FortiWAN Optional Services

Optional Services

As an edge device, FortiWAN provides other functions except the major traffic load balancing and fault tolerance. These optional functions are helpful to manage the network in all the ways.


This section introduces how to set up the firewall. Unlimited number of rules can be added to the firewall rule list. The rules are prioritized from top to bottom that is rules at the top of the table will be given higher precedence over lower ranked ones. [IPv4 Rules] and [IPv6 Rules] are for configurations of IPv4 and IPv6 respectively.

FortiWAN provides mechanisms to record, notify and analysis on events refer to the Firewall service, see “Log” and “Reports: Firewall”.

E Check the box to enable the rule
When Three options available: Busy hour, Idle hour and All-Time (See “Busyhour Settings”).
Source Packets sent from specified source will be matched (See “Using the web UI”).
Destination Packets sent to a specific destination will be matched. This field is the same as the “Source” field, except that packets are matched with specified destination (See “Using the web UI”).
Service The TCP/UDP service type to be matched. Select the matching criteria from publicly known service types (e.g. FTP), or enter the port number in TCP/UDP packets and specify the range.

Type the starting port number plus hyphen “-“ and then the ending port number. e.g.

“TCP@123-234” (See “Using the web UI”).

Action Choose the actions when the rule is matched: Accept: The firewall will let the matched packets pass. Deny: The firewall will drop the matched packets.
L Check to enable logging. Whenever the rule is matched, the system will record the event to the log file.

Default rules

By default, FortiWAN’s firewall enables the following IPv4/IPv6 rules to deny some accesses coming from the Internet, which might cause general security issues:

  1. When=All-Time & Source=WAN & Destination=Localhost & Service=HTTP(80) & Action=Deny
  2. When=All-Time & Source=WAN & Destination=Localhost & Service=HTTPS(443) & Action=Deny
  3. When=All-Time & Source=WAN & Destination=Localhost & Service=SSH(22) & Action=Deny
  4. When=All-Time & Source=WAN & Destination=Localhost & Service=SNMP(61) & Action=Deny


  1. When=All-Time & Source=WAN & Destination=Localhost & Service=RIP(520) & Action=Deny
  2. When=All-Time & Source=WAN & Destination=Any Address & Service=TCP@139 & Action=Deny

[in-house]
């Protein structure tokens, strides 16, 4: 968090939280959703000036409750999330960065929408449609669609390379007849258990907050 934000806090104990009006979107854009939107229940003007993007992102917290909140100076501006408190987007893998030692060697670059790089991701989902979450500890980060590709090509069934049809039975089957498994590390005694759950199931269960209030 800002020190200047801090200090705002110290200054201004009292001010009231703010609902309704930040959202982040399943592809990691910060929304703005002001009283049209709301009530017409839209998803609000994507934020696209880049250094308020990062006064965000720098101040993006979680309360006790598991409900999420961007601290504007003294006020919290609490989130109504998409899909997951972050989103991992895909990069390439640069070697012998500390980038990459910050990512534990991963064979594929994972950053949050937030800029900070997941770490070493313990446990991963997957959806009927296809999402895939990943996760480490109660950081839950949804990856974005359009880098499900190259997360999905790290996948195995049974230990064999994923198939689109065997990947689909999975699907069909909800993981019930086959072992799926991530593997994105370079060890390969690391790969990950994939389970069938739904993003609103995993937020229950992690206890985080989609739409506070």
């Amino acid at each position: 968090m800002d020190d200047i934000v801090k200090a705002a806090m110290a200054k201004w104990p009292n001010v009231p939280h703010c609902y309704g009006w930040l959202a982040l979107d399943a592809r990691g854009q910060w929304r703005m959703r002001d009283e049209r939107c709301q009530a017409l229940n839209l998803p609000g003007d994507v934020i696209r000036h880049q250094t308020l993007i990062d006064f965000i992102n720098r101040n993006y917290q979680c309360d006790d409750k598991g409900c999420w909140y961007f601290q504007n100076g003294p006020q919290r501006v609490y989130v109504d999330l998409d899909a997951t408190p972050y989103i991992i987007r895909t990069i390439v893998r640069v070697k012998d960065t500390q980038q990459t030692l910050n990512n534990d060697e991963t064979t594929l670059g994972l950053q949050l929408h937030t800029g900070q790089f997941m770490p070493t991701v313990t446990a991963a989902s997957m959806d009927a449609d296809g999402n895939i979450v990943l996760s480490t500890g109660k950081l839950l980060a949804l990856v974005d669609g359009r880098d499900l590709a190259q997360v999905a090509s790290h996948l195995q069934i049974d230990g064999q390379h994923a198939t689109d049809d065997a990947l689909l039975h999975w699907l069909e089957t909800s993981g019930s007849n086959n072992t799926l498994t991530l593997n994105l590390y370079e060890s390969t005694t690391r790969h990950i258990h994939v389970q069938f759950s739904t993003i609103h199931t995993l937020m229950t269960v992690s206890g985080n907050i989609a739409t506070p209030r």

3. When=All-Time & Source=WAN & Destination=Any Address & Service=TCP@445 & Action=Deny
  4. When=All-Time & Source=WAN & Destination=Localhost & Service=TCP@5432 & Action=Deny
  5. When=All-Time & Source=Any Address & Destination=Any Address & Service=Any & Action=Accept

The ninth rule is fixed to be the last rule at the bottom for evaluation. Packets that do not match any other rule will match this rule and be accepted. This rule is unmodifiable. The second rule denies any HTTPS access to FortiWAN’s localhost from the Internet, which means it is unable to access to the Web UI through any WAN port. You can disable this rule or change Action to Accept to allow Web UI accessing throught WAN ports if no security issues are concerned. The sixth, seventh and eighth rules deny any access (coming from the Internet) of NetBIOS, Microsoft-DS Active Directory, Windows shares and Microsoft-DS SMB file sharing, and the Postgre SQL database system that FortiWAN uses for Reports.

Example 1

Rules for Filtering Packets l The users from the internet (WAN) can only access FTP Server through port 21.

  • The users from LAN can access all servers and hosts on the internet (WAN) through port 25 (SMTP), port 80 (HTTP), port 21 (FTP), and port 110 (POP3).
  • All other packets are blocked.

The rules table for the example will look like this:


Source Destination Service Action
WAN FTP (21) Accept
WAN DMZ Any Deny
LAN WAN HTTP (80) Accept
LAN WAN SMTP (25) Accept
LAN WAN FTP (21) Accept
LAN WAN POP3 (110) Accept
LAN WAN Any Deny

Example 2

Rules for Filtering Packets l The users from the internet (WAN) can access server inside DMZ through TCP port 7000. l The hosts – in the LAN can access the Internet (WAN) but the others cannot.


  • Users from the Internet (WAN) cannot connect to the port 443 on FortiWAN (i.e. Web Administration on FortiWAN). Note: “Localhost” represents the address of FortiWAN host machine. l Users from LAN can access FTP server through port 21.
  • Users from the internet cannot ping FortiWAN . Note: To intercept ping messages, users can deny “ICMP” protocol in service type because ping is a type of “ICMP”. l Users from the LAN cannot access DMZ. l Users from the internet (WAN) cannot access LAN and DMZ.

The rules table for the example will look like this:

Source Destination Service Action
WAN TCP@7000 Accept

WAN Any Accept
WAN Localhost TCP@443 Deny
LAN FTP (21) Accept
WAN Localhost ICMP Deny
LAN DMZ Any Deny
WAN DMZ Any Deny
WAN LAN Any Deny

See also

l Busyhour Settings l Using the web UI l Reports: Firewall

Having trouble configuring your Fortinet hardware or have some questions you need answered? Check Out The Fortinet Guru Youtube Channel! Want someone else to deal with it for you? Get some consulting from Fortinet GURU!

This entry was posted in Administration Guides, FortiWAN on by .

About Mike

Michael Pruett, CISSP has a wide range of cyber-security and network engineering expertise. The plethora of vendors that resell hardware but have zero engineering knowledge resulting in the wrong hardware or configuration being deployed is a major pet peeve of Michael's. This site was started in an effort to spread information while providing the option of quality consulting services at a much lower price than Fortinet Professional Services. Owns PacketLlama.Com (Fortinet Hardware Sales) and Office Of The CISO, LLC (Cybersecurity consulting firm).

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